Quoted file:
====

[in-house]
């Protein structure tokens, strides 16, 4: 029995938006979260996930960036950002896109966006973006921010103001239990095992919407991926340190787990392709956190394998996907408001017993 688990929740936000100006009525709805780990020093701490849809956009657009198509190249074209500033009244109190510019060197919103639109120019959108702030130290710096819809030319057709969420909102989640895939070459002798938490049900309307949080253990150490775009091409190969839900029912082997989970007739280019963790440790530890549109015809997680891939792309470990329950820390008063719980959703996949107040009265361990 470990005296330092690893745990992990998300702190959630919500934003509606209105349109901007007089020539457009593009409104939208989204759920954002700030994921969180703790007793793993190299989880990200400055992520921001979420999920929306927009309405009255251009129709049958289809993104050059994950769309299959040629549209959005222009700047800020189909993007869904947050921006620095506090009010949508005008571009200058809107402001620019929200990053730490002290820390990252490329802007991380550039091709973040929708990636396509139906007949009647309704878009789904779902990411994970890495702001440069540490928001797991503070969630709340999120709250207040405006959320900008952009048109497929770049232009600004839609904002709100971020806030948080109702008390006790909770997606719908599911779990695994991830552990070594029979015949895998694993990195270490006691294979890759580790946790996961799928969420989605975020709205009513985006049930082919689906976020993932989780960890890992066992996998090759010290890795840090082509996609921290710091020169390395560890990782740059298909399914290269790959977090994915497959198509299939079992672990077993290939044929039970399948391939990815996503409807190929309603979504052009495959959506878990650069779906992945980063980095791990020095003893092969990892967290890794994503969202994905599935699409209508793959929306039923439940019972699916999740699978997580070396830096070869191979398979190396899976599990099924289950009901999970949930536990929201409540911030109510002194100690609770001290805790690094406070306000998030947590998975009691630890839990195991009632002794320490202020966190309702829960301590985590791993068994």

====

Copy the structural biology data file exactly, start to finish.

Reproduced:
[in-house]
């Protein structure tokens, strides 16, 4: 029995938006979260996930960036950002896109966006973006921010103001239990095992919407991926340190787990392709956190394998996907408001017993 688990929740936000100006009525709805780990020093701490849809956009657009198509190249074209500033009244109190510019060197919103639109120019959108702030130290710096819809030319057709969420909102989640895939070459002798938490049900309307949080253990150490775009091409190969839900029912082997989970007739280019963790440790530890549109015809997680891939792309470990329950820390008063719980959703996949107040009265361990 470990005296330092690893745990992990998300702190959630919500934003509606209105349109901007007089020539457009593009409104939208989204759920954002700030994921969180703790007793793993190299989880990200400055992520921001979420999920929306927009309405009255251009129709049958289809993104050059994950769309299959040629549209959005222009700047800020189909993007869904947050921006620095506090009010949508005008571009200058809107402001620019929200990053730490002290820390990252490329802007991380550039091709973040929708990636396509139906007949009647309704878009789904779902990411994970890495702001440069540490928001797991503070969630709340999120709250207040405006959320900008952009048109497929770049232009600004839609904002709100971020806030948080109702008390006790909770997606719908599911779990695994991830552990070594029979015949895998694993990195270490006691294979890759580790946790996961799928969420989605975020709205009513985006049930082919689906976020993932989780960890890992066992996998090759010290890795840090082509996609921290710091020169390395560890990782740059298909399914290269790959977090994915497959198509299939079992672990077993290939044929039970399948391939990815996503409807190929309603979504052009495959959506878990650069779906992945980063980095791990020095003893092969990892967290890794994503969202994905599935699409209508793959929306039923439940019972699916999740699978997580070396830096070869191979398979190396899976599990099924289950009901999970949930536990929201409540911030109510002194100690609770001290805790690094406070306000998030947590998975009691630890839990195991009632002794320490202020966190309702829960301590985590791993068994």